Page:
• Write the continuation value in a matrix form: \[\begin{equation} \begin{split} & \sum_{s' \in S} \varphi^{(\theta_1, \hat{\theta}_2)}(p, s') g^{\hat{\theta}_2}(a, s, s')\\ & = [g^{\hat{\theta}_2}(a, s, 1), \cdots, g^{\hat{\theta}_2}(a, s, L)] \underbrace{\begin{bmatrix} \varphi^{(\theta_1, \hat{\theta}_2)}(p, 1)\\ \vdots\\ \varphi^{(\theta_1, \hat{\theta}_2)}(p, L). \end{bmatrix}}_{:= \varphi^{(\theta_1, \hat{\theta}_2)}(p)} \end{split} \end{equation}\]

7.5.10 Type-I Extreme Value Distribution

  • Write the ex-ante value function in a matrix form:

\[\begin{equation} \begin{split} &\varphi^{(\theta_1, \hat{\theta}_2)}(p, s)\\ &=\underbrace{[p(0|s), \cdots, p(K|s)]}_{:= p(s)'} \\ &\times\begin{bmatrix} \underbrace{\begin{bmatrix} \pi^{\theta_1}(0, s)\\ \vdots\\ \pi^{\theta_1}(K, s) \end{bmatrix}}_{:= \pi^{\theta_1}(s)} + \gamma - \underbrace{\begin{bmatrix} \ln p(0|s)\\ \vdots\\ \ln p(K|s) \end{bmatrix}}_{:= \ln p(s)} +\beta \underbrace{\begin{bmatrix} g^{\hat{\theta}_2}(0, s, 1), \cdots, g^{\hat{\theta}_2}(0, s, L)\\ \vdots\\ g^{\hat{\theta}_2}(K, s, 1), \cdots, g^{\hat{\theta}_2}(K, s, L) \end{bmatrix}}_{:= G^{\hat{\theta}_2}(s)} \varphi^{(\theta_1, \hat{\theta}_2)}(p) \end{bmatrix}\\ &=p(s)'[\pi^{\theta_1}(s) + \gamma - \ln p(s)] + \beta p(s)' G^{\hat{\theta}_2}(s) \varphi^{(\theta_1, \hat{\theta}_2)}(p) \end{split} \end{equation}\]

  • Stacking up for \(s\), we get: \[\begin{equation} \begin{split} &\varphi^{(\theta_1, \hat{\theta}_2)}(p) = \begin{bmatrix} p(1)'[\pi^{\theta_1}(1) + \gamma - \ln p(1)]\\ \vdots\\ p(L)'[\pi^{\theta_1}(L) + \gamma - \ln p(L)] \end{bmatrix} +\beta \begin{bmatrix} p(1)' G^{\hat{\theta}_2}(1)\\ \vdots\\ p(L)' G^{\hat{\theta}_2}(L) \end{bmatrix} \varphi^{(\theta_1, \hat{\theta}_2)}(p)\\ &\Leftrightarrow\\ &\varphi^{(\theta_1, \hat{\theta}_2)}(p) = \begin{bmatrix} I - \beta \begin{bmatrix} p(1)' G^{\hat{\theta}_2}(1)\\ \vdots\\ p(L)' G^{\hat{\theta}_2}(L) \end{bmatrix} \end{bmatrix}^{-1} \begin{bmatrix} p(1)'[\pi^{\theta_1}(1) + \gamma - \ln p(1)]\\ \vdots\\ p(L)'[\pi^{\theta_1}(L) + \gamma - \ln p(L)] \end{bmatrix}. \end{split} \end{equation}\]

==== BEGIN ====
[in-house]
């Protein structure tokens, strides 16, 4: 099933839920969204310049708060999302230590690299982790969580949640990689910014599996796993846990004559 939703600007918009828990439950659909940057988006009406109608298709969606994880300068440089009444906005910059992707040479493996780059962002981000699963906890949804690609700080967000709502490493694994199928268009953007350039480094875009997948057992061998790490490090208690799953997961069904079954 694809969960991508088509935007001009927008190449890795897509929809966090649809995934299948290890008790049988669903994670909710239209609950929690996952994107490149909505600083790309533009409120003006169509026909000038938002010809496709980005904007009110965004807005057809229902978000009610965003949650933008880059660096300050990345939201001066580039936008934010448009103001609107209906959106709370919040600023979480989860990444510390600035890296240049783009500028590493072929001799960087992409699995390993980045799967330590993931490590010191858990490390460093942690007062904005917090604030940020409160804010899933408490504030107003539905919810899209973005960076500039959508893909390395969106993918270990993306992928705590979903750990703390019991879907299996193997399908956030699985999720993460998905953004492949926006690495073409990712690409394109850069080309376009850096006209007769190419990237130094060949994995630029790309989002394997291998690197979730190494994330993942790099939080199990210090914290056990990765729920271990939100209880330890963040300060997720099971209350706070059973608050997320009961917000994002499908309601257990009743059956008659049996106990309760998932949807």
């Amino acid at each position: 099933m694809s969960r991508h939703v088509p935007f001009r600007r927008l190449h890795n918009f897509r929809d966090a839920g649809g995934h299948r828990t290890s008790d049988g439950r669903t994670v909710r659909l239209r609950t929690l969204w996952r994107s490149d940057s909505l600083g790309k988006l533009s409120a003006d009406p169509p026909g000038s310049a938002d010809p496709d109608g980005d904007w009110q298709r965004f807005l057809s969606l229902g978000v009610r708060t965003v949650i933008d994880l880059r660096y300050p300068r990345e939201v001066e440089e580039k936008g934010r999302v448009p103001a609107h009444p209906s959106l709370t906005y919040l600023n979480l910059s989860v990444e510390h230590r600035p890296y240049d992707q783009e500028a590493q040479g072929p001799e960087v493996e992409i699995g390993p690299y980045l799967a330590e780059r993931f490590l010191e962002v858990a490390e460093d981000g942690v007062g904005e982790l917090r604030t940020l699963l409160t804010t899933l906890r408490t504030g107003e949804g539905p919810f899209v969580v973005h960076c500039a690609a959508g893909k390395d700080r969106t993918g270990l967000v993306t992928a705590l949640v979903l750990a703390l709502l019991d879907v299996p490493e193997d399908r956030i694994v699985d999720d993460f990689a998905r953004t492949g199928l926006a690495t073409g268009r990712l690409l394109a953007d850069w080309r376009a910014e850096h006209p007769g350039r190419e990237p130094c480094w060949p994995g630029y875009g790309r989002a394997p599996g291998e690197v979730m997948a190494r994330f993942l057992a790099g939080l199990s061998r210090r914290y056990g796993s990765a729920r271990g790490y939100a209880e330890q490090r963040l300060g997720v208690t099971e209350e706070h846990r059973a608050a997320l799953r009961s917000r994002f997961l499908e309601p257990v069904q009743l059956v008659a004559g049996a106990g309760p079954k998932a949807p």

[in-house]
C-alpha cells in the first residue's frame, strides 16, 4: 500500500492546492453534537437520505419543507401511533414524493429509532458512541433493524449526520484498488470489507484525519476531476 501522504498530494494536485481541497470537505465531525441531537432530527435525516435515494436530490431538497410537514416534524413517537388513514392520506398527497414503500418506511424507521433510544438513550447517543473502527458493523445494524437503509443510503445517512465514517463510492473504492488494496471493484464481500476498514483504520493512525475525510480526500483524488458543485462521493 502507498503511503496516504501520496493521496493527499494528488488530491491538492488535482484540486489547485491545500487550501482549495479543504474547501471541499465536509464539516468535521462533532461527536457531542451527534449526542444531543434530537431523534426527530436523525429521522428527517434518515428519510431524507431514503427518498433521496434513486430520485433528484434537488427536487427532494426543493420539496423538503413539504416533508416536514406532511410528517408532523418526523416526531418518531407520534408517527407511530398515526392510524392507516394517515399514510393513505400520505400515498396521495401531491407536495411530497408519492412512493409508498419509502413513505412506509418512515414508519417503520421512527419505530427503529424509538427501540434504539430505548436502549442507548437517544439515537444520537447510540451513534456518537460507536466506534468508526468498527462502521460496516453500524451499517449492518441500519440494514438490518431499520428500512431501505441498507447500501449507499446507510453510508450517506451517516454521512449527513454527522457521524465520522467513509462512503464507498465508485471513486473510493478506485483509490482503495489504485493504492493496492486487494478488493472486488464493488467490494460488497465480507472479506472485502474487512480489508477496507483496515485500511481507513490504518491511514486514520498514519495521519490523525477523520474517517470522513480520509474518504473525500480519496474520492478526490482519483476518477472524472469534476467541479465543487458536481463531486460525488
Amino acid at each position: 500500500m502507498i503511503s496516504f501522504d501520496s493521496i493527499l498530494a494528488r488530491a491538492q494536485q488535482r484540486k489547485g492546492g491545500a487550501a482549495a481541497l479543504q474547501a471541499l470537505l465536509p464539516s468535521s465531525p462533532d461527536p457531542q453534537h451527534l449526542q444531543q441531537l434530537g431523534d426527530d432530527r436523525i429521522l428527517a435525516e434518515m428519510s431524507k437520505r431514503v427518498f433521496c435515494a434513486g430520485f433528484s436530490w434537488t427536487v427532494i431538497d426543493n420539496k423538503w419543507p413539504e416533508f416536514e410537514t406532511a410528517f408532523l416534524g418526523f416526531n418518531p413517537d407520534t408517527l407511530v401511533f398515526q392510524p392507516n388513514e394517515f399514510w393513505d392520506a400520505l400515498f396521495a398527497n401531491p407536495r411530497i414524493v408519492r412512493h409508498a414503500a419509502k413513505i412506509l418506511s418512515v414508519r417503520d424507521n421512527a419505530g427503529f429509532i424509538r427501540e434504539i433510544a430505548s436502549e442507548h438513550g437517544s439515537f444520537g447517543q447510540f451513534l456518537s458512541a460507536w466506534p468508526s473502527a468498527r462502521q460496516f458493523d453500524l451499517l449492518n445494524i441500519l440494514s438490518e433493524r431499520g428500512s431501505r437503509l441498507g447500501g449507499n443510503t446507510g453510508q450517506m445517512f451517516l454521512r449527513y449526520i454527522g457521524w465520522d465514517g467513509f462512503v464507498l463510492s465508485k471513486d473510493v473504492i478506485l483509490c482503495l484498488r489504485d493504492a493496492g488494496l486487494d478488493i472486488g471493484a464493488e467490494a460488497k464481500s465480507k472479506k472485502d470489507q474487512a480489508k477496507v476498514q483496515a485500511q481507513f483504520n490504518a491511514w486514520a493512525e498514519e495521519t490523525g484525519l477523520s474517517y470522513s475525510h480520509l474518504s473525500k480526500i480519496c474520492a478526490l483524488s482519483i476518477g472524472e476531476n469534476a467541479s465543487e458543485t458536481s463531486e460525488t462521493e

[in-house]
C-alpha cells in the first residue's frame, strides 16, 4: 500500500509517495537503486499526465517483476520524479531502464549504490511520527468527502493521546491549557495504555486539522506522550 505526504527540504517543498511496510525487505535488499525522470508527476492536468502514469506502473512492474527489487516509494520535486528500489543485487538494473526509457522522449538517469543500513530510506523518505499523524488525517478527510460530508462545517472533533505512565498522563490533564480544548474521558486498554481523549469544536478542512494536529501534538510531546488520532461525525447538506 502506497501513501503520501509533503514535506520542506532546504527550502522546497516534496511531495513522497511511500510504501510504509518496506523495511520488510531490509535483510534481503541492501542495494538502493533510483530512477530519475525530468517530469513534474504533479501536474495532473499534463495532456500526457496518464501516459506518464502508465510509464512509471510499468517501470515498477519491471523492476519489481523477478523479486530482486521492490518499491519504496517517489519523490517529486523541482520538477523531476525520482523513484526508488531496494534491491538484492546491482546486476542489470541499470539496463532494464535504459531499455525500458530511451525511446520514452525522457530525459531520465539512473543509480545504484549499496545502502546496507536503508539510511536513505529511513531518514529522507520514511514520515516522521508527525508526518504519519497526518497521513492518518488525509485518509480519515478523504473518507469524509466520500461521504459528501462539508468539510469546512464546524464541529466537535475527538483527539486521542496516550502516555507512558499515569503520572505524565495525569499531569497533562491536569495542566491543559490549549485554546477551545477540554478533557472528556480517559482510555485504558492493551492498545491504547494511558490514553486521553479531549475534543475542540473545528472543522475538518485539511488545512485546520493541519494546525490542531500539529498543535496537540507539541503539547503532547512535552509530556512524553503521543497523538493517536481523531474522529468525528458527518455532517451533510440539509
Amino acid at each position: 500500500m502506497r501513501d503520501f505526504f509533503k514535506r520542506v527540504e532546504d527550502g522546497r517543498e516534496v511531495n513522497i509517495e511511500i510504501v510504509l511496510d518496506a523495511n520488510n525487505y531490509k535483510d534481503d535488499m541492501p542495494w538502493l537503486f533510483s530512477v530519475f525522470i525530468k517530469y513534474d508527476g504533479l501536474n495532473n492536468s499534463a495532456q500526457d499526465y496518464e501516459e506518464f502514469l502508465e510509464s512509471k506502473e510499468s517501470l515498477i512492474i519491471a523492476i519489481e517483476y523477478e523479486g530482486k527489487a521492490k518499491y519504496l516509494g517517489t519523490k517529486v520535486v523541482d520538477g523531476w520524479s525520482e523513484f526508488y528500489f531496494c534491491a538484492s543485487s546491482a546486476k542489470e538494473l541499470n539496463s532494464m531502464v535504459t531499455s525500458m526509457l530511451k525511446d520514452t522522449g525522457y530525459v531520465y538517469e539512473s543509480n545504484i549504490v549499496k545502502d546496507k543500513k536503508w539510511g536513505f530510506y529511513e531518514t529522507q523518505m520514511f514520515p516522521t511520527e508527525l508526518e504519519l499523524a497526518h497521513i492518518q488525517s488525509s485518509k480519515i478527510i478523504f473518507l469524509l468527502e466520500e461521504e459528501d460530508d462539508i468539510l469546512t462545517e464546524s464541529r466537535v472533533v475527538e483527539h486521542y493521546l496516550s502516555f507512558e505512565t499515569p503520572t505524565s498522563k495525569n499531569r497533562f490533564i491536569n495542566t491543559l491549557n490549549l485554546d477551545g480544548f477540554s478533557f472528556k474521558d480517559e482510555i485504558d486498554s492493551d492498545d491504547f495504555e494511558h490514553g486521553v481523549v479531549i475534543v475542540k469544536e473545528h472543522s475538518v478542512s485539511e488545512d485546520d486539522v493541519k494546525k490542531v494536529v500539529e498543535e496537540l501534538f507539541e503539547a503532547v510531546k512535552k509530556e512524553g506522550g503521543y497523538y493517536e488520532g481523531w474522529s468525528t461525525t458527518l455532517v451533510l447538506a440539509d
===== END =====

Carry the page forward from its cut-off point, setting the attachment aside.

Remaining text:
• Note that you can get this expression even if the profitability shocks are not type-I extreme value, although you need numerical integration for \(\mathbb{E}\{\epsilon_a|s, a\}\) instead of the analytical solution \(\gamma - \ln p(a|s)\).

  • Let: \[ \Sigma(p) = \begin{pmatrix} p(1)' & & \\ & \ddots & \\ & & p(L)' \end{pmatrix} \] and: \[ E(p) = \gamma - \ln p, \] we can have a matrix representation: \[ \varphi^{(\theta_1, \hat{\theta}_2)}(p) = [I - \beta \Sigma(p) G]^{-1}\Sigma(p)[\Pi + E(p)]. \]

7.5.11 General Distribution

  • If the profitability shock \(\epsilon_a\) is not an i.i.d. type-I extreme value random variable, you may need to compute \(\mathbb{E}\{\epsilon_a|s, a\}\) and \(\Lambda^{(\theta_1, \hat{\theta}_2)}(V)\) numerically.
  • This may or may not feasible.

7.6 Unobserved Heterogeneity

7.6.1 Dynamic Decision Model with a Finite Mixture

  • Decision makers such as a firm, a worker, and a consumer can be different in an unobserved manner.
  • Finite mixture models is restrictive yet flexible enough modeling framework of unobserved heterogeneity.